2011 is going to be a big year, not just for me personally, but also for the entire hockey community. As hockey continues to rapidly increase in popularity around the world, so too will the attention paid to QUALITY development systems. With that in mind, here are my top 3 hockey development predictions for the new year.
3) The rapid death of “select camps”
Select tournaments and camps have undergone an incredible growth over the last 10 years. From a business standpoint, the people that run these camps can make a killing by having hundreds of kids attending their tryouts, selecting the team they knew they’d take anyway, and overcharging those players. It works the same way for hosting select tournaments (hence why so many of these “elite only” tournaments have more than doubled their team base over the last several years).
In reality, these camps IMPAIR development more than they expose talent. Because most of these camps take place in the off-season, players put too much focus on on-ice work in the forms of games and practices, and not nearly enough focus on off-ice training and on-ice SKILL work (e.g. skating technique and specific puck handling skills).
Fresh off their 14th hockey camp and 11th hockey showcase, these players are energized for the start of the new season…
The truth is that most players get more than enough exposure during their season. Instead of attending these camps, a player could make drastically more progress by training hard to make a better team the following year. Ultimately, the better the team you’re on, the more exposure you’ll get. There are a few exceptions to this rule (exceptional players in remote areas such as the southeastern United States may need to play in ONE or TWO of these camps/tournaments to get enough exposure to move away from their home and play for a better organization, once they reach an appropriate age to do so), but this likely doesn’t apply to over 75% of the players that attend the camps in the first place.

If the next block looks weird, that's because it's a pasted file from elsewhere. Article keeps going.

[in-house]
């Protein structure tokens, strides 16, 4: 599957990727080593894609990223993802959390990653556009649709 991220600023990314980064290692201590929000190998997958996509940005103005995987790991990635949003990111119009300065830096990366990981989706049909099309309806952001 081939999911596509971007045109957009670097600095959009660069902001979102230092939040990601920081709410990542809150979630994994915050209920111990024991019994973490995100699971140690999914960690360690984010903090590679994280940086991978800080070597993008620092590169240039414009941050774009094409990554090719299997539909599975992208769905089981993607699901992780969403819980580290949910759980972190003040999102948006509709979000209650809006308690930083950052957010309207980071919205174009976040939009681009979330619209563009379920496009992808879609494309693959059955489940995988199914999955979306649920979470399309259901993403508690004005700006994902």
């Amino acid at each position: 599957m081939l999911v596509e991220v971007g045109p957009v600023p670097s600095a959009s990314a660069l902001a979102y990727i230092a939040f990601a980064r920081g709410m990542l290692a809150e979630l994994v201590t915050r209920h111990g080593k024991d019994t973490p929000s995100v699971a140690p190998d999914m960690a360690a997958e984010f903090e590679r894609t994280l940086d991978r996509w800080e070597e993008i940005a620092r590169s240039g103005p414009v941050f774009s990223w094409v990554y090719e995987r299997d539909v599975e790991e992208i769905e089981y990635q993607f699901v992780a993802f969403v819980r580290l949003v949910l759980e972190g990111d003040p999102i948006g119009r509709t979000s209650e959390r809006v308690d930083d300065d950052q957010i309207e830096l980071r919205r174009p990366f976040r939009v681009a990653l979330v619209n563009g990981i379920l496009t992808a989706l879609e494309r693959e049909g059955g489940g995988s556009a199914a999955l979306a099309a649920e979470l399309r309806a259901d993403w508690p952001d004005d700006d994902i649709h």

2) Greater focus on skill work
Skill works seems to have found it’s way out of most youth organizations. This is the result of both an overemphasis on winning AND a rapid increase in the number of youth programs without a parallel increase in the number of qualified coaches. Regarding the former, winning is an important part of the game, but unless a coach’s job depends on it (and even then, alternative means should be considered), winning should not be pursued at the expense of skill work and individual development. Regarding the latter point, this is certainly not to bad mouth the hundreds of fathers and former players that have stepped up to fill the coaching void. It’s only to point out that it takes a special ability to be able to recognize, teach, and reinforce proper skill development progressions, and the number of people that can do that are quite limited. This is why, much to the surprise of hockey parents, I’ve recommended that some of the players I interact with take skating lessons with skating coaches with a primarily figure skating background. The truth is that these coaches tend to have a better understanding of the importance of edge work and single-leg stability. This isn’t to say that all figure skating coaches fit this description, but those with a history of working with hockey players tend to be excellent.